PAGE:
Doctors For The World: Indian Physician Emigration

Fitzhugh Mullan

Health Affairs. 2006;25(2):380-393. 

In This Article

A Popular Profession

Medicine is a popular profession in India. It is widely respected, seen as a remunerative career, and, for some, presumed to be a ticket to emigration. More than 100,000 students in the final year of secondary school take examinations, administered by government, for entrance into medical studies each year. This system, as originally conceived, allots the tuition-free seats in government medical colleges based on the examination results.

Growth of Medical Education

Medical education has grown rapidly in India, from 11,800 admissions per year in 1990 to 24,000 in 2005. Much of this growth has been attributable to the opening of private, for-profit medical schools, which now account for 42 percent of medical student seats.[16] The new private schools are expensive, charging "capitation fees" (also called "donations") of $40,000-$50,000 at the time of admission followed by tuition payments in the range of $3,000-$6,000 per year. Admission to private schools is determined by the ability to meet cost requirements as well as academic achievement. This picture is complicated by a government requirement that private schools award a designated number of seats to merit candidates from the government list at low tuition rates. Additionally, some government medical colleges have initiated sharp tuition increases of their own.

The 242 medical schools currently listed by the Ministry of Health and Family Welfare are mostly urban and are located in twenty-seven of India's thirty-five states and territories.[17] The continued growth of medical colleges is testimony to the popularity of medicine and the belief by large numbers of students and families that the combination of growth in the Indian economy and opportunities abroad will guarantee future medical employment. Although private colleges do not explicitly educate for emigration, multiple observers told me that the rationale for the development of more private schools was continued high interest in emigration. The quality of education at these institutions was also a subject of concern—in particular, the shortages of trained faculty and clinical learning opportunities.

Community Service Requirement

The requirement of a period of community service in return for receipt of medical education has been attempted at some schools. Government medical colleges in certain states have instituted mandatory two-year rural service following graduation to be eligible for postgraduate training. Reportedly, service requirements are frequently ignored by physicians and have effectively been abandoned by a system that lacks enforcement ability. Medical colleges with a religious base, such as St. John's Medical College in Bangalore and Christian Medical College in Vellore, ask their graduates for two years of clinical service in village clinics or mission hospitals. More of their graduates do fulfill these stipulations, but large numbers are reported to go abroad or find other training or work opportunities without fulfilling the obligation.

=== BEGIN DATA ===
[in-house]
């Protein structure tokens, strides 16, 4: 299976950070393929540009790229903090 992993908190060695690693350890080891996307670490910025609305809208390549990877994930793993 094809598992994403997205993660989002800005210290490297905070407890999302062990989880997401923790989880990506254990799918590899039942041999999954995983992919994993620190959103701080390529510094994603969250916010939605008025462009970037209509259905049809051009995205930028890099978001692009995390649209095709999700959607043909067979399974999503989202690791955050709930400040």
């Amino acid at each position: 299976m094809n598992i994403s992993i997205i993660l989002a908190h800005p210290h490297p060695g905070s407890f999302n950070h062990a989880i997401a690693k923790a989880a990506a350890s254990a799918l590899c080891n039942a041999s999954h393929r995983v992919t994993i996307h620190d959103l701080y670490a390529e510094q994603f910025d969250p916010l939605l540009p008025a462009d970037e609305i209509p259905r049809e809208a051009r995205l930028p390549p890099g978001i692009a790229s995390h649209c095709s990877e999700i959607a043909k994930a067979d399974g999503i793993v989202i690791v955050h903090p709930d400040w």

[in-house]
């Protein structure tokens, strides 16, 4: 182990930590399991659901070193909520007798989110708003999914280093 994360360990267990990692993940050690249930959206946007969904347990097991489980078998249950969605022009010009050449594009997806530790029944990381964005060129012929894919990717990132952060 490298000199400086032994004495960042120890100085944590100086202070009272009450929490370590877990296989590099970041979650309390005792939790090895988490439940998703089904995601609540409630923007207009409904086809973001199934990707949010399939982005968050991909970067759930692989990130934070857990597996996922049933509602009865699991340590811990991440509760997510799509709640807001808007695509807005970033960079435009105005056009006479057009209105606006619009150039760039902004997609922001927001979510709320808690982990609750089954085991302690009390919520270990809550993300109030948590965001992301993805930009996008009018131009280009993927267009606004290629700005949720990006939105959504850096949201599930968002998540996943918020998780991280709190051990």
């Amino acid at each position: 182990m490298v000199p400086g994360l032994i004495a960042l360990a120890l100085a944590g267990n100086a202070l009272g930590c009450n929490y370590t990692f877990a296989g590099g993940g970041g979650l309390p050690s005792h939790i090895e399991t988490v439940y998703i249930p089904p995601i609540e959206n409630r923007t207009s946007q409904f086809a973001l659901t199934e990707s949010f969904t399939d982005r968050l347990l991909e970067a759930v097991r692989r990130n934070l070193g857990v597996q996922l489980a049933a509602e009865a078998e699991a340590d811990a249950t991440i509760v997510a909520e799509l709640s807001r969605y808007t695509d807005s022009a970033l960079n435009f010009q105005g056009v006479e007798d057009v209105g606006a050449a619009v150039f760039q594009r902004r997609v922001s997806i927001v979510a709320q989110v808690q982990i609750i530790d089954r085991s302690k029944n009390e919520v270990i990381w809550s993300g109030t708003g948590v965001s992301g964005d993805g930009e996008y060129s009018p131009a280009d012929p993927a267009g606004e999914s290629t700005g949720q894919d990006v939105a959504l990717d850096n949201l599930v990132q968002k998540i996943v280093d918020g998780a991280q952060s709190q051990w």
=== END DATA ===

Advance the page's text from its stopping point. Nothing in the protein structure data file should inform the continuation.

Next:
Postgraduate Specialization

Although the medical school exiting degree (bachelor of medicine/bachelor of surgery, or MBBS) is sufficient to obtain registration and to practice in India, most medical graduates desire postgraduate training. Specialization is uniformly seen as desirable for reasons of competence, stature, and income. The total number of residency positions is uncertain but appears to be in the range of 10,000 annually for the 24,000 students now graduating each year.[18] This means that postgraduate training in India is available to fewer than half of all graduates. Many postgraduate programs (especially those in private institutions) require a capitation fee of as much as $50,000 for entrance into postgraduate studies. The dearth of positions as well as cost are factors that contribute to travel abroad for medical specialization.

Status of Primary Care

In contrast to this emphasis on specialization, multiple national committees and commissions since the time of independence have promoted the concept of the primary care physician as the basis of health care in India.[19] Despite such pronouncements, curative medicine, interventionism, and specialism are strong cultural values in medical education in India, and postgraduate positions are entirely specialty oriented. Family medicine as a discipline is virtually nonexistent, and preventive and community medicine are considered second-class specialties. One commentator characterized the position of general practice in Indian medical education as "devalued, degraded, and distorted."[20]